In 20 years of studying the Holocaust, it didn’t occur to me that German officials might, when petitioned by German Jews or by Germans advocating for German Jews, change their minds. But it turns out that, sometimes, they did. And even when they didn’t, petitioning local, regional or national officials (often all at the same time) could delay deportations or punishments or even function as a form of resistance.
Resisting Persecution: Jews and Their Petitions during the Holocaust
(Berghahn Books) looks at these petitions from a variety of perspectives. As editors Thomas Kaplan and Wolf Gruner argue, this is a topic that is surprisingly undercovered. And it’s a topic rich in insight and importance. The book shows clearly that petitioning was a common practice. It shows clearly that petitions were sometimes granted. It shows clearly that petitions sometimes led to unexpected and unusual outcomes. And it shows us that studying petitions sometimes opens our eyes to new ways of understanding old topics.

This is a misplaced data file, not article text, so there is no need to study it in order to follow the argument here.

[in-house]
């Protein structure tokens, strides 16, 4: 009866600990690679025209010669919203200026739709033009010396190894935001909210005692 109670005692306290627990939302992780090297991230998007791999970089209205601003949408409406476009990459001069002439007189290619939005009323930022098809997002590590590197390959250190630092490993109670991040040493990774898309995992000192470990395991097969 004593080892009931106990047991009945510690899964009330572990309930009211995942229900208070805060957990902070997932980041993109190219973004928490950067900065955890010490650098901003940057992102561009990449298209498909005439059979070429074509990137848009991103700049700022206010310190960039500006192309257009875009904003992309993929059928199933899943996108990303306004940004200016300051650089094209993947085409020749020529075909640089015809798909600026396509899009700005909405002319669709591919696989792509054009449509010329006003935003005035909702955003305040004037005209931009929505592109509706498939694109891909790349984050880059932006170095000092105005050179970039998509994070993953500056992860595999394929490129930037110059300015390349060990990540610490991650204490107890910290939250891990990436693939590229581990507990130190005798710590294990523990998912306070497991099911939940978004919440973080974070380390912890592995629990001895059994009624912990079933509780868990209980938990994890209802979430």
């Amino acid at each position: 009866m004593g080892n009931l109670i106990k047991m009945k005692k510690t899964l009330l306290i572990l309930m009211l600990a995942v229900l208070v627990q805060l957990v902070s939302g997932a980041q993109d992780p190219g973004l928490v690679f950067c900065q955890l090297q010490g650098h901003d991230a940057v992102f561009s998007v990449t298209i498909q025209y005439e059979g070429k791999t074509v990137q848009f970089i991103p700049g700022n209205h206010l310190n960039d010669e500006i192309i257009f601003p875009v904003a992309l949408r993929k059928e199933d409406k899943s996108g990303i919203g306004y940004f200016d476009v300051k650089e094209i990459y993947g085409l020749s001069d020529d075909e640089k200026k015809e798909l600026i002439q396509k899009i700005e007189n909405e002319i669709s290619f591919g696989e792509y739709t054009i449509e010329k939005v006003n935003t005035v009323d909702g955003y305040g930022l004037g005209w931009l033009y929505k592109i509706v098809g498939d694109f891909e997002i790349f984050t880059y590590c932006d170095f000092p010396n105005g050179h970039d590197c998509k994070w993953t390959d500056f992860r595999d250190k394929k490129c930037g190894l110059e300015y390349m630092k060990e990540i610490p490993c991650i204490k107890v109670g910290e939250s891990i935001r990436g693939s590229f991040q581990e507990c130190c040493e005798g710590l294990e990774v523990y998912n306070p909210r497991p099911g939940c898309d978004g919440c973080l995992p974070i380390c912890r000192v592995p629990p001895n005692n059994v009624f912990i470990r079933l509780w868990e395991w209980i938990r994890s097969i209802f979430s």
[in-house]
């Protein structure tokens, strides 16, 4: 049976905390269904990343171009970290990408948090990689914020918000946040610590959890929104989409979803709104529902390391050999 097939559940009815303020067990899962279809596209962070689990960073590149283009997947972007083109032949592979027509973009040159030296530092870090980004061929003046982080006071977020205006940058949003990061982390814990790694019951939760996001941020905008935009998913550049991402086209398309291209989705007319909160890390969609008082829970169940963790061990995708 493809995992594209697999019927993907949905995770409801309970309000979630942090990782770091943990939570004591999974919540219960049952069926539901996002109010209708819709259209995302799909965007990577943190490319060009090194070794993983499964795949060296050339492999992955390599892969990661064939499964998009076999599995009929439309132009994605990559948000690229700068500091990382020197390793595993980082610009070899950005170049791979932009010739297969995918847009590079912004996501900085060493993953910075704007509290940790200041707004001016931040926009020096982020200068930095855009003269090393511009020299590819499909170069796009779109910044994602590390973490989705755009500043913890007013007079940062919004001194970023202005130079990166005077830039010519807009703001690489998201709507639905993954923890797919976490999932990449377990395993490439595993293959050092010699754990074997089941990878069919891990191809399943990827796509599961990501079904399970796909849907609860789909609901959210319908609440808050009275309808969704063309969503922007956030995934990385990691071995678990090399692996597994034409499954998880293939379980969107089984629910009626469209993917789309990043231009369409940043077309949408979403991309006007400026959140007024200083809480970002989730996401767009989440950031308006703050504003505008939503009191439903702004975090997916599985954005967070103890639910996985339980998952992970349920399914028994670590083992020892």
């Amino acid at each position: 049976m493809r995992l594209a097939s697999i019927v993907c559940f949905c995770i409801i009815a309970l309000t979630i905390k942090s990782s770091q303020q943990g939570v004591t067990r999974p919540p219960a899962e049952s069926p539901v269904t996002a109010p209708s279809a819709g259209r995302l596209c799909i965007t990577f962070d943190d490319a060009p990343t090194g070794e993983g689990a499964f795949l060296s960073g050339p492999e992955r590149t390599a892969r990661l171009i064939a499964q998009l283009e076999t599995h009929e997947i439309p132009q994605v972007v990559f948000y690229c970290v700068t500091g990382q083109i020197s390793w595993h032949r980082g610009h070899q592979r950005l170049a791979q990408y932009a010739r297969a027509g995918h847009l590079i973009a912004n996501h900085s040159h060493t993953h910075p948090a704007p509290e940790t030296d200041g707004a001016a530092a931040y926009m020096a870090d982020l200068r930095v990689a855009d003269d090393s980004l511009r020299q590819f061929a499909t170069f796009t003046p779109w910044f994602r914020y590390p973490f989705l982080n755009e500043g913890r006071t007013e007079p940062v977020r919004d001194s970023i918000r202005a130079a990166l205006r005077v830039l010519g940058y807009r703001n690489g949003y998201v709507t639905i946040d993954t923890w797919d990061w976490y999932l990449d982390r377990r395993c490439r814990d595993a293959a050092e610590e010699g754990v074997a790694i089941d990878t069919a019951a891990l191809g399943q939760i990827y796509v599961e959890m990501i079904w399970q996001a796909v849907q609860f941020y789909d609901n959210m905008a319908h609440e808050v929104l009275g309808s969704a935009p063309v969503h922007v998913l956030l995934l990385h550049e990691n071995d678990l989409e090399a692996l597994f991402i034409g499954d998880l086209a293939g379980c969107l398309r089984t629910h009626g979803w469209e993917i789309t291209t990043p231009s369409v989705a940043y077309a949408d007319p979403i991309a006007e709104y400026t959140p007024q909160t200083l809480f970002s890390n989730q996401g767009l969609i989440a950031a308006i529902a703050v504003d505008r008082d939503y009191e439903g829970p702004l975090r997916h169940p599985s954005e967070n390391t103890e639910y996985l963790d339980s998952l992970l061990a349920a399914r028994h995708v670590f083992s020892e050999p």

The book isn’t the last word on petitions, nor does it pretend to be. Rather, Kaplan and Gruner open up a new avenue of investigation, one that offers researchers topics to work on for many years to come.
Thomas Pegelow Kaplan
is the Leon Levine Distinguished Professor and Director of the Center for Judaic, Holocaust, and Peace Studies at Appalachian State University.
is the Shapell-Guerin Chair in Jewish Studies, Professor of History and Founding Director of the USC Shoah Foundation Center for Advanced Genocide Research at the University of Southern California.
Kelly McFall is Professor of History and Director of the Honors Program at Newman University. He’s the author of four modules in the Reacting to the Past series, including The Needs of Others: Human Rights, International Organizations and Intervention in Rwanda, 1994, published by W. W. Norton Press.